Of tales untold

This compilation put together by Suresh Kohli is an interesting mix of short stories translated from various Indian languages. In his introduction, apart from stating his selection process, Kohli describes the short story as an “ever-pregnant maiden, whose offspring could be found in various regions, learning and unlearning the idiom in Indian languages”.

Each story here is representational of the cultural milieu of its location and so the reader gets a varied insight, as she turns the pages of this book. Even though the stories are purportedly short, the authors manage to pack in a wealth of ideas. For instance, in “Mritunjay”, which has the backdrop of a revolution, there is mention of the plight of an educated man “to be akin to that of a white cow” because “he had to bear on his head the burden of many of the sins of uneducated society”. The Malayalam story, “A Narrow Place”, deals with the impact of the first encounter with death, on a young boy.

Whilst one Bengali tale, “Burnt Turmeric” brings out the superstitious beliefs in a village society, another, “Farewell”, touchingly unravels the triumphing of humanity over suspicion, even though it ends most tragically. As the story unfolds, a Hindu and a Muslim, who are caught in the midst of communal riots, bond as they share stories of their lives and fears.

“Caretaker”, the Dogri story by Padma Sachdev, could certainly be a woman’s pick. It instinctively unveils the fears and insecurities of a soutan or second wife, and finally reveals her strength of character in her acceptance. “The Bed of Arrows”, an Oriya tale, seems to apply the stream of consciousness approach, as an ailing wife ruminates about her husband and his many betrayals, as she sinks deeper and deeper into the morass of her failing health. Male-female dynamics are also intuitively dealt with in stories like “Neither Song nor Fiction”, “Come Rain, Come Sunshine” and “Values Realised.”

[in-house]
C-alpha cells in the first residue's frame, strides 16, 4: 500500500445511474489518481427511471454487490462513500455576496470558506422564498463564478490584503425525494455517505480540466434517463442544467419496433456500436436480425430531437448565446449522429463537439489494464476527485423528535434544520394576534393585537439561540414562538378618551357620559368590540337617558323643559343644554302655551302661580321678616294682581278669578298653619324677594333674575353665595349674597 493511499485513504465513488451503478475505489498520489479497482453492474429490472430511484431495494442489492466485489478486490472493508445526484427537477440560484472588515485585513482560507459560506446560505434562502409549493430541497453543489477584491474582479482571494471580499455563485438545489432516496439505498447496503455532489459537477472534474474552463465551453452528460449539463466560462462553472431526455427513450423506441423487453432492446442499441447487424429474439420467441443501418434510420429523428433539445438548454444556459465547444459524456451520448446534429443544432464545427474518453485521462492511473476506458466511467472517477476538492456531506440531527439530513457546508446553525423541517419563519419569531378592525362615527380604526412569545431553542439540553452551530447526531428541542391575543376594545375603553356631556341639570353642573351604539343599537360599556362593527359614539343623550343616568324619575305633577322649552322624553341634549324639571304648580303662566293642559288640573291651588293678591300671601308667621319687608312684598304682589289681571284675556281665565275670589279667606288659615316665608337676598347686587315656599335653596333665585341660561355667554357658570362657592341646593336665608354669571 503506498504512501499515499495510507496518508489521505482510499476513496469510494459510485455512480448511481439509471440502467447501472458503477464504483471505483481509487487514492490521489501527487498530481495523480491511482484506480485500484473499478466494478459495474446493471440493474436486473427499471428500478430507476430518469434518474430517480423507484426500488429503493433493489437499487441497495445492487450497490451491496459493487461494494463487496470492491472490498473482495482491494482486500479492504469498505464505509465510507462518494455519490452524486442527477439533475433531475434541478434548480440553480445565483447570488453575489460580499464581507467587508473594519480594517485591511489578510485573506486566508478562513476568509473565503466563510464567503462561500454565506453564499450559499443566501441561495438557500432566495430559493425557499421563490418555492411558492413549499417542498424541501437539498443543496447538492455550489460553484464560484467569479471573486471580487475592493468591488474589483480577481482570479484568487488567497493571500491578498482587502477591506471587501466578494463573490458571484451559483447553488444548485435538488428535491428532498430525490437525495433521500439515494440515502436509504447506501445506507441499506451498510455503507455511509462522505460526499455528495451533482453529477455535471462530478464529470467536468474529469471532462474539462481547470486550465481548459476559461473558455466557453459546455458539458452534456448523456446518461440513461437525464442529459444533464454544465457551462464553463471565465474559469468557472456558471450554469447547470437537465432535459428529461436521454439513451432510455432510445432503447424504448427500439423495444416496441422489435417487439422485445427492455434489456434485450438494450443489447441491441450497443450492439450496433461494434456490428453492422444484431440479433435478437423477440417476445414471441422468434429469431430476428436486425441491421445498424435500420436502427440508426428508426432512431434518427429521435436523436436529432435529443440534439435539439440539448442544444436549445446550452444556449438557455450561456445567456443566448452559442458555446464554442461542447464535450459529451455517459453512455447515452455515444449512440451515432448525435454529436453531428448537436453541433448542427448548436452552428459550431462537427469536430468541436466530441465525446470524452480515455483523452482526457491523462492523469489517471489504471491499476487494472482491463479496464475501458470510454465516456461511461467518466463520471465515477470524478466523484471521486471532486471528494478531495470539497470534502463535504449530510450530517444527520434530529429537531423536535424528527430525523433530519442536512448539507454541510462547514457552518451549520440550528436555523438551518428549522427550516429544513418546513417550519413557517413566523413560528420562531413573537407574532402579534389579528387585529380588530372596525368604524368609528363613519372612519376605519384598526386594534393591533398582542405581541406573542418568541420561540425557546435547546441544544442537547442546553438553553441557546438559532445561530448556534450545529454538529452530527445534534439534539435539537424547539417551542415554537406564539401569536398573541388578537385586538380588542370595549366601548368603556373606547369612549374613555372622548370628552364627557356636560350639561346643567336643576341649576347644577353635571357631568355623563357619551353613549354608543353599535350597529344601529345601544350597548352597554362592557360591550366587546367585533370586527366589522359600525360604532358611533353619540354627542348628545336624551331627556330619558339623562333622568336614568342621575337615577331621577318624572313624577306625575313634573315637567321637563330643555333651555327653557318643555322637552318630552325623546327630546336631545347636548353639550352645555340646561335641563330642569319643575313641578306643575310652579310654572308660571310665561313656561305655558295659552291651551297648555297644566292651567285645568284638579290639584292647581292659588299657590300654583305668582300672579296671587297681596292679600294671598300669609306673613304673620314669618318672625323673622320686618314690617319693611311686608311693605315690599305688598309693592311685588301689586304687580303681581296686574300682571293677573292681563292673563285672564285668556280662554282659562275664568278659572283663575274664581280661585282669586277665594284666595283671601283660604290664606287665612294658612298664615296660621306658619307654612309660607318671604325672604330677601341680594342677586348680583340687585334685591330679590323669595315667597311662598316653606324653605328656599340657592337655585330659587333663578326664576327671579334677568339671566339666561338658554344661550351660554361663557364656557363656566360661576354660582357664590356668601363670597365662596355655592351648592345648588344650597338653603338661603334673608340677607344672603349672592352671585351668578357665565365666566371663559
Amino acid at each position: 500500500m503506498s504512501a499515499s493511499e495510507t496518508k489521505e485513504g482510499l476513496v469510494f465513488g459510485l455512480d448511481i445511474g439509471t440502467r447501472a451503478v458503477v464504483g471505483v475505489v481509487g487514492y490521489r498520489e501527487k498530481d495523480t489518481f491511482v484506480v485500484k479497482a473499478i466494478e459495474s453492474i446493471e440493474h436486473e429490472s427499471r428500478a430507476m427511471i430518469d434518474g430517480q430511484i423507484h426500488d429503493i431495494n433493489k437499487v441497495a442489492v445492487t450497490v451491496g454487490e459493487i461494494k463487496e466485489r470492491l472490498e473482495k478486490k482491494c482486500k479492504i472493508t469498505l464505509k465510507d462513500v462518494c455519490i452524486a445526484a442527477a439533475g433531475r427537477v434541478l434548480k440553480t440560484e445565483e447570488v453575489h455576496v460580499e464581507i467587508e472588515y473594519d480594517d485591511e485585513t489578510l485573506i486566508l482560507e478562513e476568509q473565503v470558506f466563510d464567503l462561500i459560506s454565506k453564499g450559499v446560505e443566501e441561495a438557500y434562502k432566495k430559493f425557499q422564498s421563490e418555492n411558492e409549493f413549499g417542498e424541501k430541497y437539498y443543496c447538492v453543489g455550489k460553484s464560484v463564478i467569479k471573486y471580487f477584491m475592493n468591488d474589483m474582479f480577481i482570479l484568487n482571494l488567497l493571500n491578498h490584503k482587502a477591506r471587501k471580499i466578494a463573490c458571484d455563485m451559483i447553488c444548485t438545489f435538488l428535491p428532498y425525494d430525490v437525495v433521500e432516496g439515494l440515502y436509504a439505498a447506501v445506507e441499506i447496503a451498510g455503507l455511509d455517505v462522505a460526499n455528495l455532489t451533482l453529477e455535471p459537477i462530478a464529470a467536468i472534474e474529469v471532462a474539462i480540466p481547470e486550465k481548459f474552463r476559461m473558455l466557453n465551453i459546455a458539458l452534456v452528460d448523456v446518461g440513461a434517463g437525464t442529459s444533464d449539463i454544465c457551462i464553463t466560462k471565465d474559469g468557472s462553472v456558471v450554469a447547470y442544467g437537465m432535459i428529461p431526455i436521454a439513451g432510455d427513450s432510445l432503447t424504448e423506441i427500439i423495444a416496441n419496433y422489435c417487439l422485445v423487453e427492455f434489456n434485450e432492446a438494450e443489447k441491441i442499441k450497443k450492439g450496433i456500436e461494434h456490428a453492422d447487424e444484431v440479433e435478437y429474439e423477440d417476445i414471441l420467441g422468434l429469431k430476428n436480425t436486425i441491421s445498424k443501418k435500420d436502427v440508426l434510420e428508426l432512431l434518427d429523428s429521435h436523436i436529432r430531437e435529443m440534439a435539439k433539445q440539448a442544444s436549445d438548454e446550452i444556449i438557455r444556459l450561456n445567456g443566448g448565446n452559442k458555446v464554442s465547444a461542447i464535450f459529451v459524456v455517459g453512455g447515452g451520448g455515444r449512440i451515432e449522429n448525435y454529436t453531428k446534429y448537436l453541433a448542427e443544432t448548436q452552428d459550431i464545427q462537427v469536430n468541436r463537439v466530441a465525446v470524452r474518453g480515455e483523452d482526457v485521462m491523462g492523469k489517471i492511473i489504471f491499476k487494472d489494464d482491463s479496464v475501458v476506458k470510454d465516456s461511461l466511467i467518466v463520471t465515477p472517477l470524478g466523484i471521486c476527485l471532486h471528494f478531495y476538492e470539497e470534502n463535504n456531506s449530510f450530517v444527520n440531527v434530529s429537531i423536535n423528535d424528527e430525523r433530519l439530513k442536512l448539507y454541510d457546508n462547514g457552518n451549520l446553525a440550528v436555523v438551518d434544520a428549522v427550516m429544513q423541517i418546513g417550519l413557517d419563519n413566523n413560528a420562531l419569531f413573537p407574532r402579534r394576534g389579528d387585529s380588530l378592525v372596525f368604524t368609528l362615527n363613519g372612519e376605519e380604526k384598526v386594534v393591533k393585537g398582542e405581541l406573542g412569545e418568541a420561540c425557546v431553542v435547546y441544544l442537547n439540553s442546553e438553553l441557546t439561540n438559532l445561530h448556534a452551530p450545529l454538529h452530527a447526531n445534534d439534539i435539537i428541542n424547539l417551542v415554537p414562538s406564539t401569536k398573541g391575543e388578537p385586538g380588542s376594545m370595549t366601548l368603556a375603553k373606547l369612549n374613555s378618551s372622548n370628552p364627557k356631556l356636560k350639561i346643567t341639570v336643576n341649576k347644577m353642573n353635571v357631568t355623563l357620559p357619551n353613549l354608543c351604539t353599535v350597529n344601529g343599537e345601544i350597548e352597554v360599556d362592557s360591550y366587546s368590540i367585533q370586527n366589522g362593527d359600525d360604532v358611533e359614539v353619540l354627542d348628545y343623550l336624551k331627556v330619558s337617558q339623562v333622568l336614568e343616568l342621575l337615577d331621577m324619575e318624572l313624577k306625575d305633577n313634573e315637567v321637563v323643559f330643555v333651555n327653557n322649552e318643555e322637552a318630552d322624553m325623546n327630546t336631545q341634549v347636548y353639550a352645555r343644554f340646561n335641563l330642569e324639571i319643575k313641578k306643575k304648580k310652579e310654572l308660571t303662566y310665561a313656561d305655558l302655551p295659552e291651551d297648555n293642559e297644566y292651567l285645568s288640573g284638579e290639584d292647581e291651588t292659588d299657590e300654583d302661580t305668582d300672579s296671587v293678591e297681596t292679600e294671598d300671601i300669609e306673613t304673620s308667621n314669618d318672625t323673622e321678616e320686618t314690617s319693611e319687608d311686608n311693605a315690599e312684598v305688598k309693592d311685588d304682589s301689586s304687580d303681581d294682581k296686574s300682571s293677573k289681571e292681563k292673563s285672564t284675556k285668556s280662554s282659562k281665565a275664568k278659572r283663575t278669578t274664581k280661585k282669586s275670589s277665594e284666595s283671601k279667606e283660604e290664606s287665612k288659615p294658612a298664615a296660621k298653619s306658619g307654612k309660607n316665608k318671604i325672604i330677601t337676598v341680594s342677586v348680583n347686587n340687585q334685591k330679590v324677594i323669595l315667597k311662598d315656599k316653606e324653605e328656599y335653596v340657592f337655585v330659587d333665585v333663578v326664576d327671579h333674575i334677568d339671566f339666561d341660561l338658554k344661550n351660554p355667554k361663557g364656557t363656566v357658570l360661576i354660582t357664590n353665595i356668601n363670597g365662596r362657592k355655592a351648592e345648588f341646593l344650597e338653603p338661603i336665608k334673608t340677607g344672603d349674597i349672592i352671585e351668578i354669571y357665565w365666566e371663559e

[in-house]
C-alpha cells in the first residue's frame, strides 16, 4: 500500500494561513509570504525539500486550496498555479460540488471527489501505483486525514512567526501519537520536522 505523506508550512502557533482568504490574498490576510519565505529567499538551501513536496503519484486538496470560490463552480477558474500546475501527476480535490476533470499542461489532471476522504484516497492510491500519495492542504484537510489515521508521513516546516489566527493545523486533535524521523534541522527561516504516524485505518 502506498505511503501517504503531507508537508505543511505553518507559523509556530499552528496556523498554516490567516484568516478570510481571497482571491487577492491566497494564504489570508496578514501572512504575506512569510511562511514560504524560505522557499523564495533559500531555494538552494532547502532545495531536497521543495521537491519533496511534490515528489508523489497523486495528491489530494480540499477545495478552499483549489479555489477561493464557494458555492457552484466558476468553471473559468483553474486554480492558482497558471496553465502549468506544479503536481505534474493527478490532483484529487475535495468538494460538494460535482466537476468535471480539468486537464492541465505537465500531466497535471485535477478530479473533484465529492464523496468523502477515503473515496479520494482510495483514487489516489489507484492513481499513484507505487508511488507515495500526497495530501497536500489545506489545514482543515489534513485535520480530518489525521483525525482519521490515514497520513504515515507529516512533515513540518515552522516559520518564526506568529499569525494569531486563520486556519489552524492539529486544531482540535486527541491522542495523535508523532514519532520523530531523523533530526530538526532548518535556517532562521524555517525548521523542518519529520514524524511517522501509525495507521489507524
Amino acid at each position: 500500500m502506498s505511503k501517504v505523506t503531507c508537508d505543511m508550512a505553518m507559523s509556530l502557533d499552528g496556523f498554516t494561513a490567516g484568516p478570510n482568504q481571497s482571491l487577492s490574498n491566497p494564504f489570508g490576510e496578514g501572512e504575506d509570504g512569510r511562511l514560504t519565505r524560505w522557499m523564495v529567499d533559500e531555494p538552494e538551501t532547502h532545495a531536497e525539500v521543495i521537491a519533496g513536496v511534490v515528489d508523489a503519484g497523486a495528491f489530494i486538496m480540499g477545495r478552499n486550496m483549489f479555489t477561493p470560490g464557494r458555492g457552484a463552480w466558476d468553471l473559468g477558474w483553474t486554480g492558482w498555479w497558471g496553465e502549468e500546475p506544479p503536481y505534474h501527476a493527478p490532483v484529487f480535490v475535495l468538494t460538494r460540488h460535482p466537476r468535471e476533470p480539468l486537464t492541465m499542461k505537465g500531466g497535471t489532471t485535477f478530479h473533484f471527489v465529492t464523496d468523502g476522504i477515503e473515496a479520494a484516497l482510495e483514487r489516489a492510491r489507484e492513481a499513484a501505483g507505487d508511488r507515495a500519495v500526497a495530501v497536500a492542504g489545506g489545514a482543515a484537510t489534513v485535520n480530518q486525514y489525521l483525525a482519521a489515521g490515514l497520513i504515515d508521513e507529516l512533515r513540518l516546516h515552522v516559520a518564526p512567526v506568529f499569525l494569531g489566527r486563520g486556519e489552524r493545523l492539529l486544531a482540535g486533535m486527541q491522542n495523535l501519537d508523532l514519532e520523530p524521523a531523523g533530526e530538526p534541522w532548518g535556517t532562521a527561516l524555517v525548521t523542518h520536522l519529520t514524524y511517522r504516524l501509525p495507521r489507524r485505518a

The poignancy is telling in “Values Realised”, when the story ends with the wife’s concluding, “Not now, even after hundreds of years, would there be any change in the nature of the relationship between a man and a woman and the delicate difference that lies between their attitudes to each other.”

The compilation is not lacking for humour, as Manohar Malgaonkar’s, “A Pinch of Snuff” takes a pot-shot at the hypocrisy and pomposity of those in power. The Kashmiri tale, “A Cock-Fight” by Amin Kamil, is also full of tongue-in-cheek humour, as two neighbours compete with each other over their acquisitions — a rooster in each home! Those who have undergone driving lessons in overcrowded cities, with a reckless teacher to boot, will undoubtedly identify with the Tamil story, “Happy New Gear”.

Bhisham Sahni’s, “The Boss Came to Dinner” deals with kowtowing to one’s boss but is heartbreaking in its irony and pathos, about the way in which an old parent is ordered around.

But the pick of the selection would be its only autobiographical one. “Green Sari” by R K Narayan is the longest piece and touches upon many aspects of this author’s life. Starting from the way he goes about choosing his bride (defying astrological portents), to his financial constraints as a freelance writer before he makes it big in the writing arena, Narayan’s anecdotes can only inspire. Wonder though if today’s readers will identify with Narayan’s dignified and Gandhi-like stance of “how I spurned the idea of earning more than was needed”.

Narayan writes about his freelance reporter days with a great deal of humour, as when his most eloquent descriptions are “compressed into two lines” by the Editor! It is interesting to learn about how his novels, starting with Swami and Friends, found publishers in the United Kingdom.

The involvement of the Nobel Laureate, Graham Greene, in recommending Narayan’s books, cannot be discounted. Narayan brought in a feminist angle when dealing with Savitri, his protagonist in The Dark Room, and speaks of man being her “constant oppressor”. He writes, “Man assigned her a secondary place and kept her there with such subtlety and cunning that she herself began to lose all notions of her independence, individuality, stature and strength.”

The fascinating insights provided by this compilation have as much to do with the versatility of the featured authors as they are to do with their cultural rootedness. Kohli is to be applauded for his selection. Some of the stories could have benefited from a little more careful editing, though it does not in any way detract from their essence. With the resurgence of the short story as a literary form, this compilation could open up vistas for readers both within and without the country.

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